Lisbon History, Portugal
The history of Lisbon dates back to the Neolithic Age when the area was inhabited by the Iberian people. Megalith structures, chiefly Dolmens and Menhirs, still found in the outskirts of the present-city of Lisbon stand witness to that period in the history of the region.
Around the first millennium BC, the region was invaded by the Indo-European Celts; however, this was ‘invasion of sorts’ and not real-invasion as had it ended in intermarriage of the invaders and the invaded.
History Of Lisbon – About The Greeks, Romans And African Moors
There are a number of myths that relate to the foundation of the Lisbon city. According to one such legend, the city was founded by the Greek hero, Odysseus (who named it Olissipo) on his way back to Ithaca from the Trojan War. Although there are some doubts about the Greek-connect, there are enough archeological evidences to indicate that by 1200 BC, the area was being used as a trading post by the Phoenicians.
Then followed the days of the Roman Empire; the region, then named Felicitas Julia, made immense progress as a ‘Municipium Cives Romanorum’. Archaeological excavations carried out in different parts of the city have unearthed ruins belonging to the Roman times.
By 711 AD, the reins of control of the city (in fact, of most of Iberian peninsula) went to the North African Moors and their occupation continued till the 12th century. The city flourished under the Moors but the arrival of the Muslim rulers saw the wave of Christianity receding. The Christians were allowed to follow their religion but ‘jizyah’ (extra tax) was levied on them (because they were ‘Dhimmis’ or non-Christians). Prominent structures like the city wall (presently named Cerca Moura) and the fortress of Castelo Sao Jorge were built during the Moorish regime.
History Of Lisbon – Return Of The Christian Rule
Year 1147 proved very significant in the history of Lisbon – the year saw the return of Christian rule when Afonso I of Portugal joined forces with the English Crusader, Gilbert of Hastings (who, later on, became the first Bishop of Lisbon) to oust the Muslim Moorish rulers and re-capture Lisbon. The event resulted in the mass conversion of the Muslim population to Roman Catholicism and a number of mosques built during the Moorish rule were transformed into churches.
The development of Lisbon continued in spheres other than the ecclesiastical and by 1290 the city had its first university. However, life and progress were greatly disrupted when plague hit Lisbon.
History Of Lisbon – The Age Of Discovery
Vasco Da Gama’s discovery of the sea-route to India marked the arrival of what is termed ‘The Age of Discovery’. Lisbon prospered once again by exploiting the wealth of its overseas’ trading allies and colonies. The city’s star attractions, such as the Torre de Belém and Mosteiro dos Jerónimos belong to this period in the history of Lisbon.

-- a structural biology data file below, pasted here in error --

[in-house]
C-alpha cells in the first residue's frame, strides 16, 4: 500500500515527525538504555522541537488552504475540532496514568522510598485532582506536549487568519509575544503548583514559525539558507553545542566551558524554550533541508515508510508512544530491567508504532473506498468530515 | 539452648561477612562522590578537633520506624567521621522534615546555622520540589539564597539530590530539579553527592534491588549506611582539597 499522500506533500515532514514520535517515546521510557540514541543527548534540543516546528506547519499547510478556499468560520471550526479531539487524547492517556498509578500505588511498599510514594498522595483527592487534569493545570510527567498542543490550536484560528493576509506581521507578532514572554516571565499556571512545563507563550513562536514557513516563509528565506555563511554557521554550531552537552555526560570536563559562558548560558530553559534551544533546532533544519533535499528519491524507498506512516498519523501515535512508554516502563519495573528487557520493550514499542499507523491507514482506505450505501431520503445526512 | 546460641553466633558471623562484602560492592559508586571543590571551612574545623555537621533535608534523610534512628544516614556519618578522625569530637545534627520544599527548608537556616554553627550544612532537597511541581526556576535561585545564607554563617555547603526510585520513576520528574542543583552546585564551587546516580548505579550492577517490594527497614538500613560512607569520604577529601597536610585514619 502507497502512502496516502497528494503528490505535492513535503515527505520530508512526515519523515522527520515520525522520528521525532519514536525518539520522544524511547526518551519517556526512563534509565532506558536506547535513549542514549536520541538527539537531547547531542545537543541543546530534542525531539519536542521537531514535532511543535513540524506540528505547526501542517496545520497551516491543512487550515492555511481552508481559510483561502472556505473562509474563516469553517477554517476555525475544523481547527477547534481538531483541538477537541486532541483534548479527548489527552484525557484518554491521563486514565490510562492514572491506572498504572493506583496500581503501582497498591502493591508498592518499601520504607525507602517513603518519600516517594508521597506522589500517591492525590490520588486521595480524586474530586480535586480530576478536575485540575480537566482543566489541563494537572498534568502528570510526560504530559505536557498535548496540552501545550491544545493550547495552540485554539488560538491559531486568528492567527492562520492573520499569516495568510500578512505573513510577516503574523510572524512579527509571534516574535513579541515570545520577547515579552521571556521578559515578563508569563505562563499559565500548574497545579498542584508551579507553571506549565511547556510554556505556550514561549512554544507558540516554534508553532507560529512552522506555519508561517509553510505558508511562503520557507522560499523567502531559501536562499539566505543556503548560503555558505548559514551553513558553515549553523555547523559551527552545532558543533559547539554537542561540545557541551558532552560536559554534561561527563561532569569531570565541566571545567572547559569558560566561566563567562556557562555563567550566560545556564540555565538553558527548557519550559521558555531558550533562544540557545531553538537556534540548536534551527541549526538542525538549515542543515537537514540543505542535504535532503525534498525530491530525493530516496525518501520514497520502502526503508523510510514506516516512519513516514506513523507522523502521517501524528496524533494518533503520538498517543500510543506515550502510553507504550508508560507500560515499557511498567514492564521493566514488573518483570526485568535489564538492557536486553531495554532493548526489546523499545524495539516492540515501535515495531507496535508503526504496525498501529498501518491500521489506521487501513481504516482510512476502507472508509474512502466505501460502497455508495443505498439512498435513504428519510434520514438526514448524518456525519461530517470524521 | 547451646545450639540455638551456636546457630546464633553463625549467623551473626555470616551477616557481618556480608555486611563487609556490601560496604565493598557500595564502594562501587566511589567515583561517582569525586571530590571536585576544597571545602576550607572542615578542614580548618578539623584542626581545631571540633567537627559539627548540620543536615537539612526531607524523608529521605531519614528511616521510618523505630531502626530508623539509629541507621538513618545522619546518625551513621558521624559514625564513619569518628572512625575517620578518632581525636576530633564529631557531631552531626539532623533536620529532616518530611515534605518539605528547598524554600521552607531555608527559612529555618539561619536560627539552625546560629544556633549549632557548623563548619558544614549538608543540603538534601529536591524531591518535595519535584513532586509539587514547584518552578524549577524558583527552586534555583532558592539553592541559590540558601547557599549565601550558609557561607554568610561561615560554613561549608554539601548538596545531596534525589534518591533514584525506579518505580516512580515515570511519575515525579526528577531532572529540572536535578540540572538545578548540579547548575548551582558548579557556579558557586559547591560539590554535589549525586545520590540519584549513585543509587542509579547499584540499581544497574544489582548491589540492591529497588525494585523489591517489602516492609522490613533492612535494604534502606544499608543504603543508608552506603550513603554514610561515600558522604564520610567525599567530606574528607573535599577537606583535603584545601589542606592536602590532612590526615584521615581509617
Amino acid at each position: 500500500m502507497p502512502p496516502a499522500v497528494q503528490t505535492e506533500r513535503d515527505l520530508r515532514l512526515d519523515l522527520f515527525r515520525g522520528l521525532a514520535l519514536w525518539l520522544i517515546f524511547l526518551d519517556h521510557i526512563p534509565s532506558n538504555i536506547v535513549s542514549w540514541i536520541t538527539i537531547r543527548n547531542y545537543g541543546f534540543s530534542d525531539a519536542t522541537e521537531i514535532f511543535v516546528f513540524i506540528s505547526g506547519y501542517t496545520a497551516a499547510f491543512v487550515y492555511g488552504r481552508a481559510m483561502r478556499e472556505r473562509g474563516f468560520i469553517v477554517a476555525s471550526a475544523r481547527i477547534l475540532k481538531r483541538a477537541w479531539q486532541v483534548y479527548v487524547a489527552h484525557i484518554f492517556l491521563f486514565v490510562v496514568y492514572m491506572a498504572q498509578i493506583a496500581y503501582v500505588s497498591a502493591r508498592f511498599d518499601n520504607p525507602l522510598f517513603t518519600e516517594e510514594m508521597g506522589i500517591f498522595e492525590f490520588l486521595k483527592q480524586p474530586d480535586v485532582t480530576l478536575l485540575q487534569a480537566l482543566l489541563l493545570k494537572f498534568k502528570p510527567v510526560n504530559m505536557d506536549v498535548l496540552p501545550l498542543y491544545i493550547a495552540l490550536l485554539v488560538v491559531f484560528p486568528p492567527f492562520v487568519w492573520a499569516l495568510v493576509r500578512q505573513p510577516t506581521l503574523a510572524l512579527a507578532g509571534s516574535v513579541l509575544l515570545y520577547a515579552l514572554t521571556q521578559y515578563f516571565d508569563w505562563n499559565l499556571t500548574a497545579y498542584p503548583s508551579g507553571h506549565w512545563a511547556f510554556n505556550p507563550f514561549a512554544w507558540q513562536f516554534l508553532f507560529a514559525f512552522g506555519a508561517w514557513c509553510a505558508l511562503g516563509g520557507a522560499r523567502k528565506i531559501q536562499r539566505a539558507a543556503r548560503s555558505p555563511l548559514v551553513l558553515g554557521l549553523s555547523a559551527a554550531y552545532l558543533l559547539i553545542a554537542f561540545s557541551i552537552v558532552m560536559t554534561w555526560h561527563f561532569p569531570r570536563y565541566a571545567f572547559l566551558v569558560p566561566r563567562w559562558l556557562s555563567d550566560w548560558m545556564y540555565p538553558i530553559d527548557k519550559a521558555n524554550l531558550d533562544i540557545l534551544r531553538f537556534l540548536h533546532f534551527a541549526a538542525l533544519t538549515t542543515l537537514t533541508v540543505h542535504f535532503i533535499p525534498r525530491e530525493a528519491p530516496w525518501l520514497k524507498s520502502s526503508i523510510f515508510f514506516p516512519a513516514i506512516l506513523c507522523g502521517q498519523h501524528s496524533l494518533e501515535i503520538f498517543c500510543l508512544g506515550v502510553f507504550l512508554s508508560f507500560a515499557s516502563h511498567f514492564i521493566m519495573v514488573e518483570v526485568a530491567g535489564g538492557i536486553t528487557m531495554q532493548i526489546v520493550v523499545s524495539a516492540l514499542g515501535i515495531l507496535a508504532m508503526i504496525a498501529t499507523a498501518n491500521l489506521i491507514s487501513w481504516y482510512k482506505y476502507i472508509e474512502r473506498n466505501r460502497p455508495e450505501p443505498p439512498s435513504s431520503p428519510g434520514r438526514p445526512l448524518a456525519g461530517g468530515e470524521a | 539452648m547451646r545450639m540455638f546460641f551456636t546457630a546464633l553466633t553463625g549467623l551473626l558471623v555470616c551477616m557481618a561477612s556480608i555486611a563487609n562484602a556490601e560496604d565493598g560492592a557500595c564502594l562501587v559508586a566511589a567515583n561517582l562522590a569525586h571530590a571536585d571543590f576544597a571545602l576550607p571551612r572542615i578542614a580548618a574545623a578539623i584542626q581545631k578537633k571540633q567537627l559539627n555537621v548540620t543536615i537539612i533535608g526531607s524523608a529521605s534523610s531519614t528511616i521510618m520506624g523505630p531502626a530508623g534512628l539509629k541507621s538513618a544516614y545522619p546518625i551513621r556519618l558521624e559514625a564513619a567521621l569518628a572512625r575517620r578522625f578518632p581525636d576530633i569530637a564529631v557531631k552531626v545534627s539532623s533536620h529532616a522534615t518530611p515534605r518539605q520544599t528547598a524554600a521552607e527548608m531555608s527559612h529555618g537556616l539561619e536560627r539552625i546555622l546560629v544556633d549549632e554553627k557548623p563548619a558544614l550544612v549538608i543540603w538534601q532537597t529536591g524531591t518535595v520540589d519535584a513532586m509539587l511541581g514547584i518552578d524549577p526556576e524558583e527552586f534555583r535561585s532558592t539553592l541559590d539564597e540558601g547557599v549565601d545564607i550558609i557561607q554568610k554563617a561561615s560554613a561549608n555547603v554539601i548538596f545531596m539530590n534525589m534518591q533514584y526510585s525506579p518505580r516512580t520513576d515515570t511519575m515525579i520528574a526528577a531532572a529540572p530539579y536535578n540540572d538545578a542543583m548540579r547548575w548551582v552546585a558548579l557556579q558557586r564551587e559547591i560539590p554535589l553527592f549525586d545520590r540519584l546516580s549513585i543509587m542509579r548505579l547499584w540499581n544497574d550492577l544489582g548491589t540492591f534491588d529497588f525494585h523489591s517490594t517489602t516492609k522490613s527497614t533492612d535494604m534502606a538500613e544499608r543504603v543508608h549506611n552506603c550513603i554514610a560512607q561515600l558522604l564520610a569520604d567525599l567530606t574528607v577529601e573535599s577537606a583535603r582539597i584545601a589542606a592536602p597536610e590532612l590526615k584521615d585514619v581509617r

In 1580, Portugal was captured by Spain and it was not before 1640 that Portugal was free from the Spanish clutches. The discovery of Brazilian gold in 1697 marked the return of Lisbon’s fortunes.
History Of Lisbon – The Devastating Earthquake And The Latter Period
The devastating earthquake of 1755 tore the city apart and Lisbon was literally turned into ruins. In the following years, Lisbon was re-built as a perfectly modern city and the credit for all this goes to the Marquês de Pombal.
Towards the beginning of the 19th century, Portugal was attacked by Napoleon Bonaparte’s troops and the royal family fled to Brazil. But the Industrial Revolution once again turned the Wheel of Fortune in the favor of Lisbon.
Lisbon witnessed the republican coup in the initial years of the 20th century. Under the autocratic, fascist leadership of Antonio Salazar, Lisbon underwent thorough modernization; however, the country as a whole suffered and became Europe’s poorest nation. Salazar’s rule came to an end after the Carnation Revolution in 1974 and Portugal was declared a democratic nation.
Although present-day Lisbon is economically a little unstable, the rich history of Lisbon and its cultural mix make it one of the popular destinations in Europe.
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- Casa do Alentejo in Lisbon
travel tip by Ivan posted more then 30 days ago
No one would say that this shabby, old building is actually a small palace and hides a beautiful, rich interior with decorations, and furniture showing the luxury of the aristocratic life in the past centuries. When we went to the San...
- The Gulbenkian Museum
travel tip by zsoldicsa posted more then 30 days ago
This museum, though not a big one, hosts first-class exhibitions from various Eastern cultures, like Egypt, Mesopotamia, India even Japan and China, and some collections of French furniture and paintings among other interesting artifacts...
- Fatima near Lisbon
travel tip by papillon posted more then 30 days ago
Though it is a bit far from the city (about 88 miles to the North), it is a place which is worth a visit, even if you're not a pilgrim or a devoted Christian. Fatima is the worshiping place of the Virgin Mary, where millions of...
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